From the sky, U.S. warplanes have been dropping bombs to impede the advance of militant Islamist fighters on the Syrian border city of Kobani.
On the ground nearby, a formidable array of Turkish tanks and troops appears to be the best-positioned force to turn back the militants with Islamic State, but the Turks’ focus is elsewhere. The military is busy corralling Kurdish activists enraged at the extremist threat to Kobani, a largely Kurdish enclave.
Though the Turkish soldiers can see the militants and hear the American warplanes — and on Monday could glimpse at least one Islamic State flag flying over the eastern outskirts of Kobani as the fighting continued — no one here expects to see their tanks crossing the border any time soon to aid the city’s outgunned Kurdish militiamen.
Nor are the Turks allowing volunteers and military supplies passage to the city, where U.S. air power alone, especially limited by the possible presence of civilians, is unlikely to dislodge the militants as they fight their way into Kobani’s streets.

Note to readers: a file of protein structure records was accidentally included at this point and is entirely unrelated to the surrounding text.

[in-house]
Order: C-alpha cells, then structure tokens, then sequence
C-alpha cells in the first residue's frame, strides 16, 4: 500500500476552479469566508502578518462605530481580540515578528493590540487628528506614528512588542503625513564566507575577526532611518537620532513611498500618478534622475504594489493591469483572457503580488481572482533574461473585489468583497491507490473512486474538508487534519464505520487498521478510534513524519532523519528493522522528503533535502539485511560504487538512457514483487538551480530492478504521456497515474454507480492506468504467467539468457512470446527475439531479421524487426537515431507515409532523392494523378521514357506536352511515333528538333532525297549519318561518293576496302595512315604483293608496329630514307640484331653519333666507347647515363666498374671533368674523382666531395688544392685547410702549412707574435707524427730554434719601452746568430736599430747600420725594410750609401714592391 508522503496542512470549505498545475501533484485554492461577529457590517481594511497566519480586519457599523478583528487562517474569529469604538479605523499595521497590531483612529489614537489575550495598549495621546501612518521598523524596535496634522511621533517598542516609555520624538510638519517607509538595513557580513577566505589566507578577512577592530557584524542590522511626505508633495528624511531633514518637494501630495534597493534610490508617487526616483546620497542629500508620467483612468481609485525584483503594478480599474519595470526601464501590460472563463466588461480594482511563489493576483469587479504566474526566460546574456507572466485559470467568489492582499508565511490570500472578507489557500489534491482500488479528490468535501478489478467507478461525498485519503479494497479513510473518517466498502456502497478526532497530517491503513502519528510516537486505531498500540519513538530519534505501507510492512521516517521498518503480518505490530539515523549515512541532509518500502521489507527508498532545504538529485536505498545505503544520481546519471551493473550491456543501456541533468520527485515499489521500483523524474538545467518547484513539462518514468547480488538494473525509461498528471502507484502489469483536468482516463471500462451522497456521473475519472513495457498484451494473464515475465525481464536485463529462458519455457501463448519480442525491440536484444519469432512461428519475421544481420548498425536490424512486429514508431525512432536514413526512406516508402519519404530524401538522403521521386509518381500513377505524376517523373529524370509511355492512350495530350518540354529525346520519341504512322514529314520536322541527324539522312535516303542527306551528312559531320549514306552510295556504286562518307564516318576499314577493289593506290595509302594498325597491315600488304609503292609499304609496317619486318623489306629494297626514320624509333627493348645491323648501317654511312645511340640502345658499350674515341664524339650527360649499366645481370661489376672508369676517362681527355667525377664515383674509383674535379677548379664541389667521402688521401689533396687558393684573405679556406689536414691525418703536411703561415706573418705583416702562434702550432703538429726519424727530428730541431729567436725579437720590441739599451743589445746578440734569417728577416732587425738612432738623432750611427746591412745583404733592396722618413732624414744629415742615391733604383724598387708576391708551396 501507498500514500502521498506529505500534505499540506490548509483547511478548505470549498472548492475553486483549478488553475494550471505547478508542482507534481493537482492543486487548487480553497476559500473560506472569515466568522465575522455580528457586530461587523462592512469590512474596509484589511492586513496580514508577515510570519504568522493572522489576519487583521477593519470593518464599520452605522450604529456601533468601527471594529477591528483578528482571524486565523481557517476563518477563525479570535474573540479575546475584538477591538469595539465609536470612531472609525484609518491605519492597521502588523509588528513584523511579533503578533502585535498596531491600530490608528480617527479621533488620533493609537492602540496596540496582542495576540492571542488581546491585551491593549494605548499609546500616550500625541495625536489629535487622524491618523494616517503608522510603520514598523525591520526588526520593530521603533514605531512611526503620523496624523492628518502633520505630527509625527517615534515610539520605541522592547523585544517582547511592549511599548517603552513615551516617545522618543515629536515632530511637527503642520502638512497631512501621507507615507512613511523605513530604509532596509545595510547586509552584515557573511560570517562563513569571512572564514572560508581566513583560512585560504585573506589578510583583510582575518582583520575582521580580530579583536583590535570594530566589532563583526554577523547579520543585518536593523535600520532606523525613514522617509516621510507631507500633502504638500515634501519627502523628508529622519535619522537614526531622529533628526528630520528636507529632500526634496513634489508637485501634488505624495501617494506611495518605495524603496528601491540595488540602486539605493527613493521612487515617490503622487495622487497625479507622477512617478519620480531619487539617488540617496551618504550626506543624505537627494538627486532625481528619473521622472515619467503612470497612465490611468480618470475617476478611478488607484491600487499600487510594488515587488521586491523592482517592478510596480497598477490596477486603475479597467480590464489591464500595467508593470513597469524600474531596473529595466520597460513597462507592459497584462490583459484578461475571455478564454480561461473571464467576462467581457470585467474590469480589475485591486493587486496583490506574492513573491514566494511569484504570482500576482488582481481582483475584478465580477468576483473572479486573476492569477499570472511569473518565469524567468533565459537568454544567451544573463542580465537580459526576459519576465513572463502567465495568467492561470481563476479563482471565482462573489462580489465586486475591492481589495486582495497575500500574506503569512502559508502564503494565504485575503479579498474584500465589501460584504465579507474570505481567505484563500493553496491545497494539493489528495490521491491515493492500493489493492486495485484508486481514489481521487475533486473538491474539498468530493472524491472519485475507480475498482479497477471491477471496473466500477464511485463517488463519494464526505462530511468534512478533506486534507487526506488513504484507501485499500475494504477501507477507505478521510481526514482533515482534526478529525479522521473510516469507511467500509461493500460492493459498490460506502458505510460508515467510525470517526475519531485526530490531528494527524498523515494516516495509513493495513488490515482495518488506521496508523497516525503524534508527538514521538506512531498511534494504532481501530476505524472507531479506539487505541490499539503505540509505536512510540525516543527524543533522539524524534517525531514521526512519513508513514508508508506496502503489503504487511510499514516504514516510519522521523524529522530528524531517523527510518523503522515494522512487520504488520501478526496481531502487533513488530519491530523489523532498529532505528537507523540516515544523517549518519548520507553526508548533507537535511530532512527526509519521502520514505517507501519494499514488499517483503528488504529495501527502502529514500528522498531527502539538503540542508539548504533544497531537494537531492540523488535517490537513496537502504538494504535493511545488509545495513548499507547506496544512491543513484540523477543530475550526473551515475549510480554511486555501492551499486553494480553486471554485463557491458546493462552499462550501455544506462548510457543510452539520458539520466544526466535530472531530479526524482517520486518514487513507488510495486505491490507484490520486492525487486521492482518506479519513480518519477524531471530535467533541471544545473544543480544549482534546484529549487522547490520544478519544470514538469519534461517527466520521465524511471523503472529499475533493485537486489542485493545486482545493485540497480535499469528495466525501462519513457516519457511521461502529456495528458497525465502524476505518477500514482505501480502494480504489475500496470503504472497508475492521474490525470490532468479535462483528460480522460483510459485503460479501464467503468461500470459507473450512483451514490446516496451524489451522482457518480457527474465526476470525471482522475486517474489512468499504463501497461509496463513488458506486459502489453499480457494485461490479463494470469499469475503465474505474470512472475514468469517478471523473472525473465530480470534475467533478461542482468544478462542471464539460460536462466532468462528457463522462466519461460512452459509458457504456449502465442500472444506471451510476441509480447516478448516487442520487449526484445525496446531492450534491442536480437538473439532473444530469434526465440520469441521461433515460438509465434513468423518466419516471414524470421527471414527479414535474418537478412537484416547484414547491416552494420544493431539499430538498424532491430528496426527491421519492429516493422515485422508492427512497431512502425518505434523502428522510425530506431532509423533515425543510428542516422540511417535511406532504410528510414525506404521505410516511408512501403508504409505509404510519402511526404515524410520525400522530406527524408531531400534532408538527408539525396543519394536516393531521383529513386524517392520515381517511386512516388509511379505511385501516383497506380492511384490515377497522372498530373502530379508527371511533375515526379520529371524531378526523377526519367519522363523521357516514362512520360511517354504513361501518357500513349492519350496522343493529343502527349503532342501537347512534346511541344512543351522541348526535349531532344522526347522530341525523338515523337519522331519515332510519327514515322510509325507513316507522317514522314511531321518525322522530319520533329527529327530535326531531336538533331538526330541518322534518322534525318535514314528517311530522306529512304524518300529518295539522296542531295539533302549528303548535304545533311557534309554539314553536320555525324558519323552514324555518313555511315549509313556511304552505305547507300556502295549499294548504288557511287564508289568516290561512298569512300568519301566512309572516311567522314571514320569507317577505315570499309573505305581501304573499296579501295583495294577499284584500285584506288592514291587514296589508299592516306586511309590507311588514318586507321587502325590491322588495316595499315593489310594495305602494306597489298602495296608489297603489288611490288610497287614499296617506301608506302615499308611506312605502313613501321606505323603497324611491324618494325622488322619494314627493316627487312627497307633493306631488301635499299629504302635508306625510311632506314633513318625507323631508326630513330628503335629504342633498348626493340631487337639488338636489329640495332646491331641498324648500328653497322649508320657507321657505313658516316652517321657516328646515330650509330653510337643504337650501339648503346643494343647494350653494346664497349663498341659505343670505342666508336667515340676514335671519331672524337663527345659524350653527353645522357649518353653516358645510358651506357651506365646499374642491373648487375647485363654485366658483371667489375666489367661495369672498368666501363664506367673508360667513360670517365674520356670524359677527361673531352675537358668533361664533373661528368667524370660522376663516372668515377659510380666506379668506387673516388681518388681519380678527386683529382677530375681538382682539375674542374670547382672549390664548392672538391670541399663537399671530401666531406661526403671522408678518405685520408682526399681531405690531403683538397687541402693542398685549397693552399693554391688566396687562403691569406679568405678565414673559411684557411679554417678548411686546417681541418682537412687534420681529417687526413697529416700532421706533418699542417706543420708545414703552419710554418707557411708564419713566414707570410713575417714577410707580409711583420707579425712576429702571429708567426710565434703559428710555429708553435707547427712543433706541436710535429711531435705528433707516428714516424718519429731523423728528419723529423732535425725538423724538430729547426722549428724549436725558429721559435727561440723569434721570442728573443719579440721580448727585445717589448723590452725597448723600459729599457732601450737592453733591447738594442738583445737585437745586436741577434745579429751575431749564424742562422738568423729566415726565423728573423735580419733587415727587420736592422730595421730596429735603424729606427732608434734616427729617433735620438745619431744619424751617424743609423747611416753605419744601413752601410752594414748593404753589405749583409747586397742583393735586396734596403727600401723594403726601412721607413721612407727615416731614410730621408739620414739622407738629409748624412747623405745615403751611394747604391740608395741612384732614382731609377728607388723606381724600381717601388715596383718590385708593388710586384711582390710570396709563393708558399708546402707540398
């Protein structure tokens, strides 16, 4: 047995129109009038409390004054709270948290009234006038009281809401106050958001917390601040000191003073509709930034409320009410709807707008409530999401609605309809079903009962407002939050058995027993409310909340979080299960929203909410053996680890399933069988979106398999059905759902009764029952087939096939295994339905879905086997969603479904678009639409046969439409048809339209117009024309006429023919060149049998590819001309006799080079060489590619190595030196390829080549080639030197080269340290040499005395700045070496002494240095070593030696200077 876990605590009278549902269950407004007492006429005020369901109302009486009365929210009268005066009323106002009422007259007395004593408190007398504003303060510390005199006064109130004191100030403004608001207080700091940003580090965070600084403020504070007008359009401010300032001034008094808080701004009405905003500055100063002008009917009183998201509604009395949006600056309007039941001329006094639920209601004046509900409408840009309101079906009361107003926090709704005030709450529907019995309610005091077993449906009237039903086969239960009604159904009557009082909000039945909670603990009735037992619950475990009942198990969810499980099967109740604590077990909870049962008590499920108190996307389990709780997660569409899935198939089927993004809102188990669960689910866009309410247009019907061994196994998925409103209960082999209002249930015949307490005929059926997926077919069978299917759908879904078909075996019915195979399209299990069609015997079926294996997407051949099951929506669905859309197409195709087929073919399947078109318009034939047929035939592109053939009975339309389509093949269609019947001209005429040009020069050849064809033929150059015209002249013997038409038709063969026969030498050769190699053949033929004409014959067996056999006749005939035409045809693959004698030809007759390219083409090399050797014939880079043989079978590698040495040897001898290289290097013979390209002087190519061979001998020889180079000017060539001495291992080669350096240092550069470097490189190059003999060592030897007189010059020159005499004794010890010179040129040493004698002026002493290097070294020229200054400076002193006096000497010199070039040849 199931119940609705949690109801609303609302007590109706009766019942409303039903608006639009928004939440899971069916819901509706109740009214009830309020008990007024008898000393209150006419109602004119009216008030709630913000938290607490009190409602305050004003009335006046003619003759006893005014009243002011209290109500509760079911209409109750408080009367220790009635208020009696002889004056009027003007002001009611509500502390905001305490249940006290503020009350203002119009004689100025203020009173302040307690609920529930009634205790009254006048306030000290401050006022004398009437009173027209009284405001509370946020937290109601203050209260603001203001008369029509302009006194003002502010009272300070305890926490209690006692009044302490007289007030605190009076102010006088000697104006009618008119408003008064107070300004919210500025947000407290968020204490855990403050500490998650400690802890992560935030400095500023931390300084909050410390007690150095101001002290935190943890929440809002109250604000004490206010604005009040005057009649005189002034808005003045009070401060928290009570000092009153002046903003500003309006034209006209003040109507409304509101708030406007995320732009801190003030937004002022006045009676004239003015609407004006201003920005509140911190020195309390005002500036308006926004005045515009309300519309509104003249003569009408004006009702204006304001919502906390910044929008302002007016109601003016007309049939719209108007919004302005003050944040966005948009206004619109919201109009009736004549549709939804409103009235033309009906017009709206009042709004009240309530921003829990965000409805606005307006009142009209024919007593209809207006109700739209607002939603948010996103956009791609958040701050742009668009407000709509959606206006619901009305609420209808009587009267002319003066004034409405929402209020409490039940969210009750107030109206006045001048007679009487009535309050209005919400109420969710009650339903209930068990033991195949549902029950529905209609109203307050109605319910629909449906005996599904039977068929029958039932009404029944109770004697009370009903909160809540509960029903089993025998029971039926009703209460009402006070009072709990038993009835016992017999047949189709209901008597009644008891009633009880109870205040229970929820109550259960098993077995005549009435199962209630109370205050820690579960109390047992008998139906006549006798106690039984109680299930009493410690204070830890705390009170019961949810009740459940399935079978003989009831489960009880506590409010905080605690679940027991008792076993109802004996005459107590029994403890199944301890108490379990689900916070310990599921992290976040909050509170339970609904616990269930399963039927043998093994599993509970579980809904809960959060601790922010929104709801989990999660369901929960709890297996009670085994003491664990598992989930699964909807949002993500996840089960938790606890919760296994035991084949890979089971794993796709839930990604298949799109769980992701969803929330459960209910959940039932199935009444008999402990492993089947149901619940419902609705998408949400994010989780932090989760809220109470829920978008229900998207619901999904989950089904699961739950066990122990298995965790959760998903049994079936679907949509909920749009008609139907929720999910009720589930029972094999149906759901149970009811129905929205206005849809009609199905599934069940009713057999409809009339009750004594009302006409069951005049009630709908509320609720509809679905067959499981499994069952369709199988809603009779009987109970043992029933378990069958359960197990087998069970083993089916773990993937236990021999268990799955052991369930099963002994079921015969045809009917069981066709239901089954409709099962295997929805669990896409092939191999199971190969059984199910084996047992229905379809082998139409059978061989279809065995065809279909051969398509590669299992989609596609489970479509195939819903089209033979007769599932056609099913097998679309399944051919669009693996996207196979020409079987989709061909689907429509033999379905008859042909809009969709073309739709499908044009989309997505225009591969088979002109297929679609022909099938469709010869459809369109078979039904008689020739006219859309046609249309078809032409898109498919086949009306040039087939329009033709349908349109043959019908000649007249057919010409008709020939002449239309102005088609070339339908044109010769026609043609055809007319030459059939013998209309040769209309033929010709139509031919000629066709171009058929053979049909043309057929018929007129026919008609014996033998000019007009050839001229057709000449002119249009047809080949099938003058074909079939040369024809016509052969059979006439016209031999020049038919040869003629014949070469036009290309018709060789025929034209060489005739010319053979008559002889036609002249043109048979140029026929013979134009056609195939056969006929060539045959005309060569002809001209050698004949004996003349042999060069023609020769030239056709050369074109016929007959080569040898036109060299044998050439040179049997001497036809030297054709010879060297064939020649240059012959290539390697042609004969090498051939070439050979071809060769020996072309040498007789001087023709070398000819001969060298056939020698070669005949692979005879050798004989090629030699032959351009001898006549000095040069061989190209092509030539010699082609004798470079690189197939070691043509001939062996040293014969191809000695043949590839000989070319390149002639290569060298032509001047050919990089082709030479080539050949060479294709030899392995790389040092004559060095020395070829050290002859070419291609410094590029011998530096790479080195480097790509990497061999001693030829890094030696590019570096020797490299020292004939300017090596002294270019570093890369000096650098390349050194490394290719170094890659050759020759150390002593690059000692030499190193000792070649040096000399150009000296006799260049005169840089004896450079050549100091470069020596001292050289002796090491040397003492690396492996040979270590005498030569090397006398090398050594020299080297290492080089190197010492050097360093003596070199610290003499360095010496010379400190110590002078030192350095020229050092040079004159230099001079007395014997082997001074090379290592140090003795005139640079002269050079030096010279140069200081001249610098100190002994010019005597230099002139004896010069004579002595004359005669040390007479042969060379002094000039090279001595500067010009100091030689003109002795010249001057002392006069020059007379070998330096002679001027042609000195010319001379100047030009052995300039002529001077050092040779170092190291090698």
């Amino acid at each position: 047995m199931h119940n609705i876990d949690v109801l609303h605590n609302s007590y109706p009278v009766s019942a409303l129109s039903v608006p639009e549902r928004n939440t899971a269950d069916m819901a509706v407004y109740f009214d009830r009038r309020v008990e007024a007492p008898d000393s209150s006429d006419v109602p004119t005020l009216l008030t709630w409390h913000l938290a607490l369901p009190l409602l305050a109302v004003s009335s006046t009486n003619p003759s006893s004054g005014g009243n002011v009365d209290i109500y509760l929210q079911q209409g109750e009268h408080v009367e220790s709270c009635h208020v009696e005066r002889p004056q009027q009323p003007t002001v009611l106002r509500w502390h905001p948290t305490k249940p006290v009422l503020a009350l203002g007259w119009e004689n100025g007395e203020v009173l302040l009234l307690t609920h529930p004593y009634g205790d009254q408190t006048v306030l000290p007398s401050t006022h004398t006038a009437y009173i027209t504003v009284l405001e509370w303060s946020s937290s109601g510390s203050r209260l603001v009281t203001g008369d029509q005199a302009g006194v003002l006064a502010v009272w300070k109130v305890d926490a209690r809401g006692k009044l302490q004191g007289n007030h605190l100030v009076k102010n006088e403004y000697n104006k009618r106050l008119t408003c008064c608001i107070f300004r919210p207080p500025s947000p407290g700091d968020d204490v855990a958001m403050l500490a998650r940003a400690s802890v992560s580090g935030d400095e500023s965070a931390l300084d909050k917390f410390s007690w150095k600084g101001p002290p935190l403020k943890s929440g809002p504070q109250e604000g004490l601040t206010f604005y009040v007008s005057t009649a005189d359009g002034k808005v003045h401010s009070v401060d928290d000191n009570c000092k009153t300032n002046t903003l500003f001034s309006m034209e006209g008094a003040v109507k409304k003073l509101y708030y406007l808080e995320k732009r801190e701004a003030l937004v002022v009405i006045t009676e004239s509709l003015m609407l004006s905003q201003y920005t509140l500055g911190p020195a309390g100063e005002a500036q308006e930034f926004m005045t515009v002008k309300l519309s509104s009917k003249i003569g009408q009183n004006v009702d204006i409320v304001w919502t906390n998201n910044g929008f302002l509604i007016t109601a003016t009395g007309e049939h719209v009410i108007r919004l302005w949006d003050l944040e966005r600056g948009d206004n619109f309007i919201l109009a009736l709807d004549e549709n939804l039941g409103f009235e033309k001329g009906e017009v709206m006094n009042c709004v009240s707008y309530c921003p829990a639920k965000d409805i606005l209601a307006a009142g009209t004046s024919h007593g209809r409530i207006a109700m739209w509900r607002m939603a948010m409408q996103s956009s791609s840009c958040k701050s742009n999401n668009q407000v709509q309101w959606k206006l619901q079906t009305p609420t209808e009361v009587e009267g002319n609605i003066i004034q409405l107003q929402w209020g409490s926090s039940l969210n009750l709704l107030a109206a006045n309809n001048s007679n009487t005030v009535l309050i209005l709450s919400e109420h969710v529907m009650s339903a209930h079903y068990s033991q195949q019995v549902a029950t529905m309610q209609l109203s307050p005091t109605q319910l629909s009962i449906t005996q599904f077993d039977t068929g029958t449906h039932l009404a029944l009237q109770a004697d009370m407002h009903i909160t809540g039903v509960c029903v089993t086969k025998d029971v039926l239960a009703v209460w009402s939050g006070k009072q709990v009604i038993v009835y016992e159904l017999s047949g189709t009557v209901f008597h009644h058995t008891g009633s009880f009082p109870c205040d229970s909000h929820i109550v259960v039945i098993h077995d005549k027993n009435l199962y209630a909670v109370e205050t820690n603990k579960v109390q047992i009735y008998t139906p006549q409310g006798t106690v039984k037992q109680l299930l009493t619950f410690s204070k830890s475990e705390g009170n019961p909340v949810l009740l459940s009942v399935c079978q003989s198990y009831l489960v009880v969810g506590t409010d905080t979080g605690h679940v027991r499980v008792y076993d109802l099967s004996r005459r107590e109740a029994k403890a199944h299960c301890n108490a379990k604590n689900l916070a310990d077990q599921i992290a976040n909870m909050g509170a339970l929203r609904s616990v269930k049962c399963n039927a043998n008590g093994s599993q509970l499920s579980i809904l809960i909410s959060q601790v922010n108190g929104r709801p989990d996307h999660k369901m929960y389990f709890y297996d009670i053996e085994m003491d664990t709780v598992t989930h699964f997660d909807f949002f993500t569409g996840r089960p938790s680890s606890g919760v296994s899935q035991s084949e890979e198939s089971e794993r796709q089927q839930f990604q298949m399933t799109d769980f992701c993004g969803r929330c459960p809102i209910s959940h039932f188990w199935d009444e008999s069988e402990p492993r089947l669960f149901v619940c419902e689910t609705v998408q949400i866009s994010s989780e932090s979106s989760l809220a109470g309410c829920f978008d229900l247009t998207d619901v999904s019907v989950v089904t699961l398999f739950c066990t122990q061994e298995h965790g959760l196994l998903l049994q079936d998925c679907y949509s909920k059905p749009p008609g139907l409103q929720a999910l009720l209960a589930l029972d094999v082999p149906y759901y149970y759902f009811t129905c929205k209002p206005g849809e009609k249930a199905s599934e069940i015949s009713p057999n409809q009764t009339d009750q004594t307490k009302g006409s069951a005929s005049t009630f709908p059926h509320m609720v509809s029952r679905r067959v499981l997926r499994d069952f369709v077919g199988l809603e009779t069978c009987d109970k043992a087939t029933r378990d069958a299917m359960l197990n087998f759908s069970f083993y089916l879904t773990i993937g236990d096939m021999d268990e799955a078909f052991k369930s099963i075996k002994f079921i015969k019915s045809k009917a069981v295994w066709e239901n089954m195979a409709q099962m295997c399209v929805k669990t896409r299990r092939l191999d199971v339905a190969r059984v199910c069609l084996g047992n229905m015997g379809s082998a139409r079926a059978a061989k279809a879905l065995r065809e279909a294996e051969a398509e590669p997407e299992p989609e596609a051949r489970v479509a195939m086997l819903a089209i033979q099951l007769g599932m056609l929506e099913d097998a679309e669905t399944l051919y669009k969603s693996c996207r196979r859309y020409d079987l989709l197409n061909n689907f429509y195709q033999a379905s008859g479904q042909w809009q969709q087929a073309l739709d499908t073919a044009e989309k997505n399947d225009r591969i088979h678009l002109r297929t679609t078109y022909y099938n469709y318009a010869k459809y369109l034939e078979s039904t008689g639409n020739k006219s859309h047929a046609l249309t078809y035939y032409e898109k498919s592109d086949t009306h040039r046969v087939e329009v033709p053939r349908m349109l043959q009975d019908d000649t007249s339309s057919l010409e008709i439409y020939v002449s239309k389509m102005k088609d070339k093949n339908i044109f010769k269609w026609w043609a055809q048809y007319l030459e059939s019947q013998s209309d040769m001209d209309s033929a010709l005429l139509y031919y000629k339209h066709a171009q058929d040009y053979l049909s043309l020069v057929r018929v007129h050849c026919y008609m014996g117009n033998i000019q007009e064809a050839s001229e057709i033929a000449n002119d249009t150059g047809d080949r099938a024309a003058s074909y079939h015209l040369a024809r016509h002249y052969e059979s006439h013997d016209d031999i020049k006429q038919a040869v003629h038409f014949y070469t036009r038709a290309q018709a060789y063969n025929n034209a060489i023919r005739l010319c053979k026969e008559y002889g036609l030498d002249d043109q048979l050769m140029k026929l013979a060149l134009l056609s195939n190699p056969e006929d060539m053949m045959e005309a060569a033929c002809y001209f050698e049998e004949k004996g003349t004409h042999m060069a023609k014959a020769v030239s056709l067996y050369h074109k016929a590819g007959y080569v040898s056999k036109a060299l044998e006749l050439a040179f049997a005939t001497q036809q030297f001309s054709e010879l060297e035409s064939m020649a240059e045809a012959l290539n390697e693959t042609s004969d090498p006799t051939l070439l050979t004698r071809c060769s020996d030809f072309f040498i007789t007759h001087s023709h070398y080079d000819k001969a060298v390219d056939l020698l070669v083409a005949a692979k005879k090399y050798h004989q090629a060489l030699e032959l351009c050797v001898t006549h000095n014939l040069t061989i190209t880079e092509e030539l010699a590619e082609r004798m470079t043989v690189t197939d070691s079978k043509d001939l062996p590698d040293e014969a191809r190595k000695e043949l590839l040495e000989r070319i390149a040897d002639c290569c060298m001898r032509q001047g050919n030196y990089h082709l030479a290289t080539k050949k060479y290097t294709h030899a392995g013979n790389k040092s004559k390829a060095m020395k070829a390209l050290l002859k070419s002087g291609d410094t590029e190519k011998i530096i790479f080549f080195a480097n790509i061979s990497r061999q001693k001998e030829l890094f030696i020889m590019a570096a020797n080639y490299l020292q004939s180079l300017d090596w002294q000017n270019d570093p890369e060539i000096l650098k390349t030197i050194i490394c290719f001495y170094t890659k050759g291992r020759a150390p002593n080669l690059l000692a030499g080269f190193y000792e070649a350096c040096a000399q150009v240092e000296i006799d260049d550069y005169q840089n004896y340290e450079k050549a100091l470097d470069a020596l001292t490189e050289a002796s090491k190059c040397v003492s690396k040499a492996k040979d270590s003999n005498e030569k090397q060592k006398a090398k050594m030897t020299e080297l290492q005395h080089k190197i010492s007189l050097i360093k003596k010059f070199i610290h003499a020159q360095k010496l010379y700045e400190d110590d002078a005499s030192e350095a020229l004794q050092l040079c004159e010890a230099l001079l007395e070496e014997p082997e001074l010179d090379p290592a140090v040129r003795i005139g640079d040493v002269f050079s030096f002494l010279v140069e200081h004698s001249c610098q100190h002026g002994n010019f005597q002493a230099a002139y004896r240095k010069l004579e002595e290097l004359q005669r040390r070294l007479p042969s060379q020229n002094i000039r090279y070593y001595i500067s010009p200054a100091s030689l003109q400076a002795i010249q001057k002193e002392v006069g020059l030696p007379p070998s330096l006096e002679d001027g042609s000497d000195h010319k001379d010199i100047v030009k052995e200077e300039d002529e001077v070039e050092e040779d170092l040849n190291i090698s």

“If [the Turks] wanted to do something they would have” already, said Huseyn Yuka, mayor of a nearby ethnic Kurdish village, repeating a common refrain among frustrated Kurds. “The border is full of ISIS,” he added, using a common acronym for Islamic State.
The lack of a unified approach between North Atlantic Treaty Organization allies Washington and Ankara is on full display here in the drab, isolated borderlands between northern Syria and southern Turkey.
Since mid-August, when U.S. warplanes began a bombing campaign in neighboring Iraq, President Obama’s stated goal has been to crush Islamic State, which has overrun large swaths of that country as well as Syria. The aerial assault was extended last month to Syria.
The Turks insist they are on board. Last week, their parliament gave the green light for military action in Syria and Iraq, drawing praise from Washington. But Ankara’s role in the campaign against Islamic State remains unclear, beyond providing humanitarian and logistical assistance.
The attack on Kobani, also know as Ayn al-Arab, which began last month, has placed an uncomfortable spotlight on Turkey’s ambivalent role in the U.S.-led coalition confronting Islamic State. Turkish officials have been fending off charges, from Vice President Joe Biden and others, of having helped nurture the terrorist threat in Syria.